People speak of a "natural beauty" in certain women... the kind who just rolls out of bed and looks great. Dar Williams has this quality in her voice. From her album The Beauty of the Rain, one gets the impression she could just roll out of bed, pick up a guitar, and start singing with the same appeal that takes others a lifetime to achieve. But a nice voice will only get you so far, and Williams exhibits a wide range of style and depth on the album, each song representing a journey from start to end. Good songwriting should survive the "strip-down test:" take away everything besides the vocals and an acoustic guitar and if it still touches you sans accoutrements, it's a good song. Most of the compositions on Beauty have this quality to them--behind everything else, you can hear Dar and her guitar strumming away. The liner notes go beyond the lyrics, giving a "Began" and "Finished" statistic for each tune, so you know, for example, that the title track was started in Washington Square Park in Greenwich Village and completed up in Fairbanks, Alaska. It adds a wonderful dimension of blood and sweat to the heart of each song.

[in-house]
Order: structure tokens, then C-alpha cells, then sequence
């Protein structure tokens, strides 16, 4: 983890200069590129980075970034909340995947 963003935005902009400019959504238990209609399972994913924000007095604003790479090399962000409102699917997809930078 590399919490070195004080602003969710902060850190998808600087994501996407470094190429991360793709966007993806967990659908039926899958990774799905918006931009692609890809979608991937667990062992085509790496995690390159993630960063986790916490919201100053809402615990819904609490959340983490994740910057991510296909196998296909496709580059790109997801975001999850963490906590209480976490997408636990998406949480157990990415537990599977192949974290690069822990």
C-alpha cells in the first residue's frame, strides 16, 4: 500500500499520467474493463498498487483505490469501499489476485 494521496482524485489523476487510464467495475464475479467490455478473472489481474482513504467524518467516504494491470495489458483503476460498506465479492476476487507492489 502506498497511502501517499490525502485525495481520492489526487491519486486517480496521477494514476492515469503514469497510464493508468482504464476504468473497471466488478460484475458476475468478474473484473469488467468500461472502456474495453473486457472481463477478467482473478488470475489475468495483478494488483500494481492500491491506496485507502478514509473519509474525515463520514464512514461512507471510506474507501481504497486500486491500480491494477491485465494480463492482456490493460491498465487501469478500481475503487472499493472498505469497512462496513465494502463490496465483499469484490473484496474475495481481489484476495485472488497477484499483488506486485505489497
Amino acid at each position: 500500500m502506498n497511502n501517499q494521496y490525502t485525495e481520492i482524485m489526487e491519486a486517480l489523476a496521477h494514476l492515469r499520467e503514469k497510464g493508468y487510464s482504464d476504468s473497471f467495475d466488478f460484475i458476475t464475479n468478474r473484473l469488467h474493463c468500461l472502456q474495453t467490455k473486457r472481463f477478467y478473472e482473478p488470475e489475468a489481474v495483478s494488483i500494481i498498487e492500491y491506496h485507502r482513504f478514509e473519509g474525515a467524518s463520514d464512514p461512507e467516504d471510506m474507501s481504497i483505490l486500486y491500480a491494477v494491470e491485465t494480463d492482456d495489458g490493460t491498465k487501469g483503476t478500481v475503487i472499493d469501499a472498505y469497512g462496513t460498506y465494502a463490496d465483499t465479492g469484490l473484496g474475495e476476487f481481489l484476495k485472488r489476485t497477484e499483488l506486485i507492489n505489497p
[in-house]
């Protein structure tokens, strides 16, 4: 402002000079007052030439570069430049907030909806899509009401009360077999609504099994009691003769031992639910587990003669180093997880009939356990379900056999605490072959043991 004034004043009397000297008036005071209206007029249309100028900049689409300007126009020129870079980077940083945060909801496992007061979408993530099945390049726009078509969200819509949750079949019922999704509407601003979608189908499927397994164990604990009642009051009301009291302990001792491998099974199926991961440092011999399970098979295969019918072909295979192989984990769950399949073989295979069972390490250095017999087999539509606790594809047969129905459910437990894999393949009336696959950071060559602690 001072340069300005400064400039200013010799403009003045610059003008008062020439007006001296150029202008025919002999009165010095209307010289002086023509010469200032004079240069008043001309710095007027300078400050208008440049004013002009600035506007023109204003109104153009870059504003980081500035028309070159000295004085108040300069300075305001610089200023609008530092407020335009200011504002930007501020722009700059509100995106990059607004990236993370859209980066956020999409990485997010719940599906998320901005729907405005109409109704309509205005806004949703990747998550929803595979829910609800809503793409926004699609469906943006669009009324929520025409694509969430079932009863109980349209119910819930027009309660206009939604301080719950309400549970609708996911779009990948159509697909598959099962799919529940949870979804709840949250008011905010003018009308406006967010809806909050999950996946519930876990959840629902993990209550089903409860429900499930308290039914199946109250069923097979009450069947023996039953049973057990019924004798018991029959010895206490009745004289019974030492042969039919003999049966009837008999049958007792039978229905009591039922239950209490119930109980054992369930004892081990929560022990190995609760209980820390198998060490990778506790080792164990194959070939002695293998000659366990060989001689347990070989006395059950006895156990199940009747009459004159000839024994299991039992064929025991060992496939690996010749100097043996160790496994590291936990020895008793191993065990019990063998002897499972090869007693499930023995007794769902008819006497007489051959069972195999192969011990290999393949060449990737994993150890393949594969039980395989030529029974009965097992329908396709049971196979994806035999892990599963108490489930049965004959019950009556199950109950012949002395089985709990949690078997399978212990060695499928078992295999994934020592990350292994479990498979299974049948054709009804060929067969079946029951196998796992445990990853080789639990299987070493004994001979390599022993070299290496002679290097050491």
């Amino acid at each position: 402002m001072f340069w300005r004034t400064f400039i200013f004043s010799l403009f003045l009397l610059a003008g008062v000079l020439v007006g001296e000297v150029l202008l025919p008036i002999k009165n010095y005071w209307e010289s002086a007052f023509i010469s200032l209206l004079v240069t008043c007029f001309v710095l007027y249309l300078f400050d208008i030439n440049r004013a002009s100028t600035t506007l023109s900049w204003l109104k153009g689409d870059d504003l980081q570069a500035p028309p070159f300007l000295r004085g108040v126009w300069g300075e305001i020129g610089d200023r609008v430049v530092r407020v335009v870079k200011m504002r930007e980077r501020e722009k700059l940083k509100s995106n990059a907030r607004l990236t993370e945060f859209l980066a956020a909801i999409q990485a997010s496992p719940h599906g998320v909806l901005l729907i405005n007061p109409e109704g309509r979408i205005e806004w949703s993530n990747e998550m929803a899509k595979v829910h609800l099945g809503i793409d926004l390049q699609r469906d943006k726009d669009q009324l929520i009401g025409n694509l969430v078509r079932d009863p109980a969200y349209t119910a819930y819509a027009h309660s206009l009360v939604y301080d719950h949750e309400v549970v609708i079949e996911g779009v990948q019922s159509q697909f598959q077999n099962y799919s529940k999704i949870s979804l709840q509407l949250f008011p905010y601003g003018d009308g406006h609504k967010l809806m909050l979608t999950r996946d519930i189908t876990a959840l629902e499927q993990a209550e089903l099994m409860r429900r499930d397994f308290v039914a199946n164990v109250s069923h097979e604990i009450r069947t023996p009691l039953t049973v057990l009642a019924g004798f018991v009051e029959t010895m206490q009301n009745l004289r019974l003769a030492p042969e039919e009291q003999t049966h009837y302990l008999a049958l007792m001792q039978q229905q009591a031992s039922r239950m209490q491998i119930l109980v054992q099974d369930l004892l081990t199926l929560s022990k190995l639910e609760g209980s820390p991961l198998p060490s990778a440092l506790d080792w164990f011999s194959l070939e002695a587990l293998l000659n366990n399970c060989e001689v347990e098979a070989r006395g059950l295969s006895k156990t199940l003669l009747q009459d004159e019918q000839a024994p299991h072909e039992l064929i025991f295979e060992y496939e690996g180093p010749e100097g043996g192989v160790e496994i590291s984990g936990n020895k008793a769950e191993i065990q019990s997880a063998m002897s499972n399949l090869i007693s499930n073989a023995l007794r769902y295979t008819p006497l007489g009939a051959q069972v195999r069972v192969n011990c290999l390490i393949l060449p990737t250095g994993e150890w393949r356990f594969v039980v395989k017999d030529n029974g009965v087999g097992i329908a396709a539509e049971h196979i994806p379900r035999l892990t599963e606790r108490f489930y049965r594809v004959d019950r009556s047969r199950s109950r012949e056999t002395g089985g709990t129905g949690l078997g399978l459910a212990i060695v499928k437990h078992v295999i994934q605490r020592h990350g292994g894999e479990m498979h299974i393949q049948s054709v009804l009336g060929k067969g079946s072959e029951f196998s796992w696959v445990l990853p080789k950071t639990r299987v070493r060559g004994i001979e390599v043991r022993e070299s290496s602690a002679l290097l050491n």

While a couple of songs, like that title track, are indeed little more than Dar and her guitar, more often she flushes out her sound with a nice cast of characters. These include John Popper with an absolutely Blues Traveler-esque run on "I Saw a Bird Fly Away," as well as John Medeski, Bela Fleck, Stefan Lessard, Allison Krauss, and Michael Kang on a range of others. The album starts out strongly and keeps things interesting throughout, although there are some serious lulls toward the end, with some tracks (e.g. "Whispering Pines") having the appeal of a musical version of a "chick flick." Still, The Beauty of the Rain has stood the test of repeated listens and is a perfect choice for a rainy afternoon on the couch with your sweetheart.
JamBase | New York
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